Taha in with his little child
Taha with his six-month-old baby. Ahmed Latif Abid, © World Vision 2022.

The Hidden Warrior

Taha (39) remembers his childhood as sunny and beautiful in the north of Diyala governorate in Federal Iraq. He mostly had an ordinary life, although Taha had to leave school to help his family make ends meet by herding sheep. Still, he was satisfied and happy.

However, one day, life drastically changed for Taha. When Taha was just fifteen years old, on a particularly bright and sunny day, he remembers he was taking the sheep to a nearby hill. But this was not a typical day – this was the day he found a mine on the ground. Taha picked it up, thinking it was something to play with, and the mine exploded.

Ninety-seven percent of his body was injured and Taha lost both of his legs. He spent three months in the public hospital for treatment. Taha shares: “After becoming disabled, I felt depressed and bored. I felt my life had become very difficult.” During those early months after he had become disabled, his parents were mostly assisting him until he became stronger and started to rely more on himself. Soon after Taha could leave the hospital, he started to accept the reality of being disabled and joined the basketball team for children and youth with disability. He still plays basketball, with a team for persons with disabilities (PWD). He and the team now even play tournaments against other PWD basketball teams in Iraq. Four years after the accident, he moved with his family to Kirkuk, where he lived with his parents and brother. Today, Taha is married and has two children. His youngest child is six-months-old and the family still lives in a house with his parents and brother’s family of four. The closest people to his heart are his wife and his two little children.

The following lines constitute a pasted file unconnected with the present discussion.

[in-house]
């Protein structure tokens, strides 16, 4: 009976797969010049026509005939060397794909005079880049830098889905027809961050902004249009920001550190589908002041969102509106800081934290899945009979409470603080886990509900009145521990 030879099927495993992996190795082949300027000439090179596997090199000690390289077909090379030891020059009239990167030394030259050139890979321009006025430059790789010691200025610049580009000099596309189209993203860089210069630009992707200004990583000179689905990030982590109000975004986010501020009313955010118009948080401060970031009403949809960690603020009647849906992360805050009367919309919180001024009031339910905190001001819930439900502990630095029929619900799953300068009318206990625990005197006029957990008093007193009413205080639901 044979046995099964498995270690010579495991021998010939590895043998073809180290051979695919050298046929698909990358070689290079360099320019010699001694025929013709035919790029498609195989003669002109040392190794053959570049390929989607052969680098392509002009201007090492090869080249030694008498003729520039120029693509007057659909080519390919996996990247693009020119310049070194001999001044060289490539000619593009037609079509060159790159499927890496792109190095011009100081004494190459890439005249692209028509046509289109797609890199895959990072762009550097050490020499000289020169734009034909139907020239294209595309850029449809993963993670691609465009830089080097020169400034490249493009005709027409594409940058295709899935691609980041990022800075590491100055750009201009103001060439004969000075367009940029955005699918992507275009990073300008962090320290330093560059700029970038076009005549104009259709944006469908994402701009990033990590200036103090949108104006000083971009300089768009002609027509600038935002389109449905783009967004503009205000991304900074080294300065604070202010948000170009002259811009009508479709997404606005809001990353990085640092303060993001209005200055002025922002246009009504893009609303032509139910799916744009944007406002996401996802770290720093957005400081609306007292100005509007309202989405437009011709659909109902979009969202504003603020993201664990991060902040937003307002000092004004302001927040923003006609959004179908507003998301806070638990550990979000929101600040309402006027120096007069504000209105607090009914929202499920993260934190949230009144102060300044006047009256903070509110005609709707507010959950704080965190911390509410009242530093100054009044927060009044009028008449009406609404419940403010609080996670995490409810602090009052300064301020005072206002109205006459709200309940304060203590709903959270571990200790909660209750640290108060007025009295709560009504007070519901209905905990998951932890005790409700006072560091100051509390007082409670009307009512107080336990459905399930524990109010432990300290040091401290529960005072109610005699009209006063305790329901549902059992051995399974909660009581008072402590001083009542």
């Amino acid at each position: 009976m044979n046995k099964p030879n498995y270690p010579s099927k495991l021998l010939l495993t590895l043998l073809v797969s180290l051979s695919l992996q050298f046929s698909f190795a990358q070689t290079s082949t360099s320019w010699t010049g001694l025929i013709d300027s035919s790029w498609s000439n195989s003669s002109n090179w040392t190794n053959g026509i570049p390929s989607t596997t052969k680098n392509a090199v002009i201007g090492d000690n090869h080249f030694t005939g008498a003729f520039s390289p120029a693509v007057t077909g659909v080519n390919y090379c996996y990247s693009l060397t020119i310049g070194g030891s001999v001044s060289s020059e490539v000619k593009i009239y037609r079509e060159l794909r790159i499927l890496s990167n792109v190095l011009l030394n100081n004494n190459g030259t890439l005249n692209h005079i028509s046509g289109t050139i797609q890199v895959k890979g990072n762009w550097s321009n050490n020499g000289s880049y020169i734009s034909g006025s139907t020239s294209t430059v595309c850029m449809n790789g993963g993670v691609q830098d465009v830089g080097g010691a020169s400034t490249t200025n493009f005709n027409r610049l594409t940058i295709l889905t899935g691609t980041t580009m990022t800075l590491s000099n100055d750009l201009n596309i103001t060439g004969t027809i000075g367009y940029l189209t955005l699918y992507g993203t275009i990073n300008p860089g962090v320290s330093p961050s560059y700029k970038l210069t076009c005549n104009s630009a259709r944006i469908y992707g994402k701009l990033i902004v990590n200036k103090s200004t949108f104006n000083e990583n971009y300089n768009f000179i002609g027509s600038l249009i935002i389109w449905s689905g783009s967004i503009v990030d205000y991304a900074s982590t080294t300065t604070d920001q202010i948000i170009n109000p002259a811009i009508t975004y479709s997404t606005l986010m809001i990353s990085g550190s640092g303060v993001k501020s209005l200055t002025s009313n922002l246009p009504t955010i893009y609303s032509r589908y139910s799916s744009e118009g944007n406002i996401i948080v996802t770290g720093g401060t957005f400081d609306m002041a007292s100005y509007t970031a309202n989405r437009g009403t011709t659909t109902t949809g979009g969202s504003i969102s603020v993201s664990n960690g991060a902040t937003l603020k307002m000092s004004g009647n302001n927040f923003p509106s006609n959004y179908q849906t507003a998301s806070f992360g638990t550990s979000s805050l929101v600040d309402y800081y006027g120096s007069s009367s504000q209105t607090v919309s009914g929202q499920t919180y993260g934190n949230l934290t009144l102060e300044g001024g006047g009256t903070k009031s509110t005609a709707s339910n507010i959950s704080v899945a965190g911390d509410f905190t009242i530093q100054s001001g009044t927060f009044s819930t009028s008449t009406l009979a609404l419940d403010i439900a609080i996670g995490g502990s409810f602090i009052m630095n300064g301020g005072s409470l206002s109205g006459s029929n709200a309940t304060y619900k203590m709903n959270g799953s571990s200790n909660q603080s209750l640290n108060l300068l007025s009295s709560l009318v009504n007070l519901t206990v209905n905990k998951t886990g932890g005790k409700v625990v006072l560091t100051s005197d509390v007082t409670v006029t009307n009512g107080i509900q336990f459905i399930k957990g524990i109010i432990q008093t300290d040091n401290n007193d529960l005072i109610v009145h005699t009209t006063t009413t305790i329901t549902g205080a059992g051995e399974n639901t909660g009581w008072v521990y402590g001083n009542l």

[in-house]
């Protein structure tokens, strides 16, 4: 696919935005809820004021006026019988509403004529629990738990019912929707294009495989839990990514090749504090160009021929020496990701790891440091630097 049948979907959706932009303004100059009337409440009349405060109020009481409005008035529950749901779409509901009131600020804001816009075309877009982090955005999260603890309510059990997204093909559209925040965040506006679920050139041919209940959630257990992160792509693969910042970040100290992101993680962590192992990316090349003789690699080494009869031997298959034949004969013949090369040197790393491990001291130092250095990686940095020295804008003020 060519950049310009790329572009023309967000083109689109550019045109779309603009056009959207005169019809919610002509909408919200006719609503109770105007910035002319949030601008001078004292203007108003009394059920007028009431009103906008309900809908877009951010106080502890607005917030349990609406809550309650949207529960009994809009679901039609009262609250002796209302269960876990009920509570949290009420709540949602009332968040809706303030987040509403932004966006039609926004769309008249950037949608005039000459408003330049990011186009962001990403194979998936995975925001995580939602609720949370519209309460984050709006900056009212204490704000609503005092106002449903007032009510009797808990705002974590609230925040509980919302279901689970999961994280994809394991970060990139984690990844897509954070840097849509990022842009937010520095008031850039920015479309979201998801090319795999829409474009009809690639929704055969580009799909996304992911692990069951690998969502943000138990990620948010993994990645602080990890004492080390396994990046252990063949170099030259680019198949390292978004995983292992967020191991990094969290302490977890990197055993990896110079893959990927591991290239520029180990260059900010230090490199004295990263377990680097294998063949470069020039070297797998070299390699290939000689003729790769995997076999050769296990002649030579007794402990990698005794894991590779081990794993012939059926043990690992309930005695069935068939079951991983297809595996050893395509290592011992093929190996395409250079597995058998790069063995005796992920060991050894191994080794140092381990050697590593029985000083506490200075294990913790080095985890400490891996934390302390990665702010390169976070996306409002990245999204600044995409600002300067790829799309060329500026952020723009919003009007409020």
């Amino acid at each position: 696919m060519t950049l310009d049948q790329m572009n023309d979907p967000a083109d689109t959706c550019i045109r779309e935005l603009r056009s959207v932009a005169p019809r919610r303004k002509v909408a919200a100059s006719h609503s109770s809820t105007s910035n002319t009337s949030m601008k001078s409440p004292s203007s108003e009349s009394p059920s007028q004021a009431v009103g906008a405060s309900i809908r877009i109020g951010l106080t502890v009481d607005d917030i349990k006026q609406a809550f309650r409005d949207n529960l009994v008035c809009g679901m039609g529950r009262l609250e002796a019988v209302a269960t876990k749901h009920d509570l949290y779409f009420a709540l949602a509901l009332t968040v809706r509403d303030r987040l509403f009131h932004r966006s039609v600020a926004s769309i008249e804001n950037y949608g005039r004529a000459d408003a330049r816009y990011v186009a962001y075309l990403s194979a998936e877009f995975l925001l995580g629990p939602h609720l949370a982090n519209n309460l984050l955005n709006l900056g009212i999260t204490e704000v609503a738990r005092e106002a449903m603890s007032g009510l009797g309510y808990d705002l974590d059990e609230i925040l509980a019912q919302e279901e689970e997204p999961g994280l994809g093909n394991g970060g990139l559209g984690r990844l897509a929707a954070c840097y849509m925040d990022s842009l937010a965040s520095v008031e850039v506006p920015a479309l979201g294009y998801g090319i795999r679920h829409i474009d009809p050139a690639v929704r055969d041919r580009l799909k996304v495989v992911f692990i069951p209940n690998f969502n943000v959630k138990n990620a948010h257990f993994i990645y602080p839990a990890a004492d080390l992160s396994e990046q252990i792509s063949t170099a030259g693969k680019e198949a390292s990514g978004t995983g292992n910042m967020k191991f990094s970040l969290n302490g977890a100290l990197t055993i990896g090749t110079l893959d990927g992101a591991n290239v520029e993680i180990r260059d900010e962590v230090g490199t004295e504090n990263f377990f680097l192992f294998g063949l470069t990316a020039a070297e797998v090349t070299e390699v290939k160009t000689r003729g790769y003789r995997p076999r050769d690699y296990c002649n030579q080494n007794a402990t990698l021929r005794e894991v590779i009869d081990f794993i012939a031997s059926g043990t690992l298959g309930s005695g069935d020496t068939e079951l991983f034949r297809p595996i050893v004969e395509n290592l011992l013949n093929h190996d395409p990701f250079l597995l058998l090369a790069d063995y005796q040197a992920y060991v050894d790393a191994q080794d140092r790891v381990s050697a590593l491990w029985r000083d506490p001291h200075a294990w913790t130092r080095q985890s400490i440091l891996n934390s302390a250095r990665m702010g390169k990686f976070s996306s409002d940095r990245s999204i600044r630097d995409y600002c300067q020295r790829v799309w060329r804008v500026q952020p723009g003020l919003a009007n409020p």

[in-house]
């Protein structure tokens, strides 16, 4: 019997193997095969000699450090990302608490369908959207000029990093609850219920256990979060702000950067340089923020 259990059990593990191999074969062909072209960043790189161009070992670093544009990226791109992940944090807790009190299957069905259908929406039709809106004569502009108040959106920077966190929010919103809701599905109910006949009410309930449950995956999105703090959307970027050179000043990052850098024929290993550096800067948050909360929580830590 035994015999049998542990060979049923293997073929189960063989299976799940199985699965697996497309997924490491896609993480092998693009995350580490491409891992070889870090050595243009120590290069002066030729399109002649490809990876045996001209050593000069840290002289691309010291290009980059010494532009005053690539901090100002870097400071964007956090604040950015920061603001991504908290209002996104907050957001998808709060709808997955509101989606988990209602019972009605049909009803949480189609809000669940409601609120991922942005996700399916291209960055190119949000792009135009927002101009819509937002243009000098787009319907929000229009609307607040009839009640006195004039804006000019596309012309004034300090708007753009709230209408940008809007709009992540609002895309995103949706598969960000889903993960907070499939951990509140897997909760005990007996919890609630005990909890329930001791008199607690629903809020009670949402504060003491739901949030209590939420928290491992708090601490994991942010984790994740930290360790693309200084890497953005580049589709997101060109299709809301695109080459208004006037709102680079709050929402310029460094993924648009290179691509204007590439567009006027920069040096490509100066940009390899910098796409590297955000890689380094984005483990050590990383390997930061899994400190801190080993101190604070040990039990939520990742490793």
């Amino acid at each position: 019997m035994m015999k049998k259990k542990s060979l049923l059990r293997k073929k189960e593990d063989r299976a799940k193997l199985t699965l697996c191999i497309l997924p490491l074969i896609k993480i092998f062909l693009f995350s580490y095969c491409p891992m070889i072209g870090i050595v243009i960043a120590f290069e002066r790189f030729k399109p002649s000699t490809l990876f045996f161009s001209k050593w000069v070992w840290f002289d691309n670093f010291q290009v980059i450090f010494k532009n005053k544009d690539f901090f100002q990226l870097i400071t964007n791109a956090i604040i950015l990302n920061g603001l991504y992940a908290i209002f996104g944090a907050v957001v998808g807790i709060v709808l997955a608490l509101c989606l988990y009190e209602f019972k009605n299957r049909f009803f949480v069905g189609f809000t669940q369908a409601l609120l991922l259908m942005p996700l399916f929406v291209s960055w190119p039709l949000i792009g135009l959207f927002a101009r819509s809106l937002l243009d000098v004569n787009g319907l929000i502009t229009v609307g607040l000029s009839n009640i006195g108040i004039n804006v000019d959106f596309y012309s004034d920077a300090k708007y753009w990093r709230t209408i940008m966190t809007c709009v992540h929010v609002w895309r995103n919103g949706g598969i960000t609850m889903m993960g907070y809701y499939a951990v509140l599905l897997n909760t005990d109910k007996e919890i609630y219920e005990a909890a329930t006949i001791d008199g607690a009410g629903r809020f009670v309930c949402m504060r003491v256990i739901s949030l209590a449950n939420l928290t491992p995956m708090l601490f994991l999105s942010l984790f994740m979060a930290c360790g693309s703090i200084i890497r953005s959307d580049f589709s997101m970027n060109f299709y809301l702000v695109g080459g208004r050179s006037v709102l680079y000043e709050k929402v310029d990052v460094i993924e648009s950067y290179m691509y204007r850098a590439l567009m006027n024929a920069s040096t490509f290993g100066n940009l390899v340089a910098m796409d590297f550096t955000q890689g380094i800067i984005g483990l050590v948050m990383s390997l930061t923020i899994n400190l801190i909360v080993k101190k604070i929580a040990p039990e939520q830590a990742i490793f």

Taha today is self-reliant. He sells different products, foodstuff and dairy in his shop in his house and he makes a living for his family. Despite all that he went through, Taha still has dreams. He states: “I dream that my children can live with dignity and don’t have to rely on anyone. I want them to be educated and understand the sense of life.”

However, throughout all these years, Taha has lived in a house that is not PWD-friendly. His house is not at ground level and the restroom is not PWD-friendly either. Taha shares, "Life is always challenging, especially for the People with Disabilities. There are often accessibility issues at home or in public places.”

World Vision Iraq in partnership with Rozh Society, an Organization of Persons with Disabilities in Kirkuk, and through private funding from World Vision Taiwan and World Vision USA is implementing a project in Kirkuk and Hawiga to provide people living with disabilities with easier access to Water Sanitation and Hygiene (WASH) facilities at household (HH) and community -level. Taha has been selected as one of the beneficiaries for HH-Level people with disability-friendly WASH rehabilitation. Taha shares: “They (World Vision) visited us several times to do a needs assessment. They are planning to do a ramp for the garage door and make the restroom easily accessible. They will also construct a shower, a western toilet, and a chair for me.''

The past wars and armed conflicts in Iraq have left many people disabled. Even if the war is over, the remnants of war continue to endanger the life of the people of Iraq. With little help and support, people like Taha can have a better quality of life and live a life with dignity like anyone else.

Through this project, World Vision Iraq and its partner Rozh Society will rehabilitate Water Sanitation and Hygiene (WASH) facilities in 60 homes of persons with disabilities from thirteen to forty-seven years in Kirkuk and Hawiga and make 13 public facilities such as schools, health centres, and government offices accessible for persons with disabilities.